"Do you not know this of old, since man was placed on earth, that the triumphing of the wicked is
short, and the joy of the hypocrite is but for a moment?"
John Bunyan was a Puritan preacher and author of the classic Pilgrim's Progress. A local magistrate
threatened to put Bunyan in prison unless he promised that he would not preach, but he refused to
For the next 12 years (1660-1672), he was intermittently in and out of jail. Defiantly he declared that
he would remain in prison until the moss grew on his eyelids rather than fail to do what God had
commanded him to do. To John Bunyan, the pleasures that come with freedom were not worth the
price of disobedience.
Job's friend Zophar the Naamathite understood this as well. He was wrong in assuming Job had some
hidden sin in his life that he would not confess. Zophar was right, however, in pointing out that the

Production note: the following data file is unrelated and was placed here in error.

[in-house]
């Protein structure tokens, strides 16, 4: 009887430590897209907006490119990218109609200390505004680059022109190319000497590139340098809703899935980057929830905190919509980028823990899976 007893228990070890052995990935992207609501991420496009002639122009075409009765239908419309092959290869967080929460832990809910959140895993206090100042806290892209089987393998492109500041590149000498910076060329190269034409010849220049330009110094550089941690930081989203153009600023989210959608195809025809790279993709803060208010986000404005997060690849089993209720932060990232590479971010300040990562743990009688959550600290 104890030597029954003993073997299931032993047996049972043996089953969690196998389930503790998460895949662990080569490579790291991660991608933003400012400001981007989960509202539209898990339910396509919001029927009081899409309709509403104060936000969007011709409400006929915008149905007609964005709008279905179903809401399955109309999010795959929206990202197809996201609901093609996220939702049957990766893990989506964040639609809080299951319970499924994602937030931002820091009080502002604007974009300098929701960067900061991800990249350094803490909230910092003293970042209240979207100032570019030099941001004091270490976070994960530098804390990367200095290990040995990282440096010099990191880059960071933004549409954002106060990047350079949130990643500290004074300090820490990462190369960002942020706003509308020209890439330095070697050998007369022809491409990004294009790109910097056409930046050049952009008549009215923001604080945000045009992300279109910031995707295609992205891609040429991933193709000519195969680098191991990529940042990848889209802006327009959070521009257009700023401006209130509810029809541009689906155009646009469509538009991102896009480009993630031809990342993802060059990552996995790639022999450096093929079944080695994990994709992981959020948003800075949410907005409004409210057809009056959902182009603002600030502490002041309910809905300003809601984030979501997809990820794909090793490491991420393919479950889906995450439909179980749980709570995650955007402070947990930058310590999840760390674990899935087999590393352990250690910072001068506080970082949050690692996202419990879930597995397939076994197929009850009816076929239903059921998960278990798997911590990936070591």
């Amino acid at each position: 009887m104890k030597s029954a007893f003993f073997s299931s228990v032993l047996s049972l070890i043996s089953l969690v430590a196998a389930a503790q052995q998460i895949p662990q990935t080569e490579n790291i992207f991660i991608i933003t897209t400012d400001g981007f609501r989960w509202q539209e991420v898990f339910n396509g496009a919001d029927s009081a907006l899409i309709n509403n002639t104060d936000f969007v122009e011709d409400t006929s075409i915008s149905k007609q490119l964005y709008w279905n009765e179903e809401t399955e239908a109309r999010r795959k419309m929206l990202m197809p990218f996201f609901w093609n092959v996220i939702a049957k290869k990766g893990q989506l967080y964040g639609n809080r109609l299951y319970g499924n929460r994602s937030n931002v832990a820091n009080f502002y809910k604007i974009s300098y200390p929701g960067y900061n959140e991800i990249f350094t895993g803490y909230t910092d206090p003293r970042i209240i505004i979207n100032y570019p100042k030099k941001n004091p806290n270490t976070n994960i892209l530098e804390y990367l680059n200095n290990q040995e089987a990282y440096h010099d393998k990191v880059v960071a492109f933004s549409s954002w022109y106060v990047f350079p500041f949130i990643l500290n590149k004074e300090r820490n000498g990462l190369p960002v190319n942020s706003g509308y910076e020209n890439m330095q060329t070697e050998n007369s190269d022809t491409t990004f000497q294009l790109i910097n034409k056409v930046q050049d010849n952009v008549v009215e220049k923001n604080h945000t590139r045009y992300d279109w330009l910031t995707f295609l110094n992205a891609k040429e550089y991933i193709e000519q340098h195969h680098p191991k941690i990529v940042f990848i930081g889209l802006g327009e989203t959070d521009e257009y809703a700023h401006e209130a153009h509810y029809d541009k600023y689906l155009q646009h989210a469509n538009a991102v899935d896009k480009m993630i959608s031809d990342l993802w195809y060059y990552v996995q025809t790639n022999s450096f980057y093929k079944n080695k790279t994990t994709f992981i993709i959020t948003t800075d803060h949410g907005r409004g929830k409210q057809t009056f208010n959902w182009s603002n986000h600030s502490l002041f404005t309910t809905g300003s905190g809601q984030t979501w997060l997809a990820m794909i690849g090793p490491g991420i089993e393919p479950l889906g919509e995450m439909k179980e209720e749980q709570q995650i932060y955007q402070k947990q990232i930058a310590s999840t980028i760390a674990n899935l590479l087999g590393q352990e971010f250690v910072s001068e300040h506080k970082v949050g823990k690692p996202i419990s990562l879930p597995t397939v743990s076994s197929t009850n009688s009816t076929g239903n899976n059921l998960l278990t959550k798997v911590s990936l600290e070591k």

pleasures enjoyed by the wicked and the hypocrites are only momentary.
As substantial as they might seem, perhaps continuing for many years, compared with the rewards of
the righteous that will last for eternity, such pleasures are short-lived. Stripped of sin's glamour, it's
obvious that the ungodly are making a pretty poor deal.
We should always make choices with God's timetable in mind. While the pleasures available to those
willing to compromise their stand for the Lord are varied and enticing, they can endure at best for
only a lifetime.
On the other hand, the psalmist reminds us, "At Your right hand are pleasures forevermore" (Ps.
16:11). How shortsighted it would be to choose a few years of comfort and ease over the never-ending
pleasures that God has stored up for those who are faithful to Him.
If you are facing a choice today, ask yourself if your decision will result in temporary pleasures or
eternal rewards. That answer will make it clear which way you should go. If you live for what is
eternal, the temporary will have little appeal.
TODAY IS NO SUBSTITUTE FOR ETERNITY.